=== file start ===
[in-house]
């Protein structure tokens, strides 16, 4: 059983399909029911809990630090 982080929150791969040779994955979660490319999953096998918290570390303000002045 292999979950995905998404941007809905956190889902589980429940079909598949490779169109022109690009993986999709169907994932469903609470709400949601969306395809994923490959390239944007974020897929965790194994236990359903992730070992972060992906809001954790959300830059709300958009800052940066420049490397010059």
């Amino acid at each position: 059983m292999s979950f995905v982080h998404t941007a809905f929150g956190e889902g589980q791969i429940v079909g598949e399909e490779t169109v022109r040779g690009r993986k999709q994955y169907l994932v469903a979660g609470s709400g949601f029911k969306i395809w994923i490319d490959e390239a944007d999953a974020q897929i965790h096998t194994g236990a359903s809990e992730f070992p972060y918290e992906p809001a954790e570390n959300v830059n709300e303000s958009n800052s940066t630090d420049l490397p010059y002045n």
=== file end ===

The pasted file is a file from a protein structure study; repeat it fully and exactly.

[in-house]
């Protein structure tokens, strides 16, 4: 059983399909029911809990630090 982080929150791969040779994955979660490319999953096998918290570390303000002045 292999979950995905998404941007809905956190889902589980429940079909598949490779169109022109690009993986999709169907994932469903609470709400949601969306395809994923490959390239944007974020897929965790194994236990359903992730070992972060992906809001954790959300830059709300958009800052940066420049490397010059």
């Amino acid at each position: 059983m292999s979950f995905v982080h998404t941007a809905f929150g956190e889902g589980q791969i429940v079909g598949e399909e490779t169109v022109r040779g690009r993986k999709q994955y169907l994932v469903a979660g609470s709400g949601f029911k969306i395809w994923i490319d490959e390239a944007d999953a974020q897929i965790h096998t194994g236990a359903s809990e992730f070992p972060y918290e992906p809001a954790e570390n959300v830059n709300e303000s958009n800052s940066t630090d420049l490397p010059y002045n």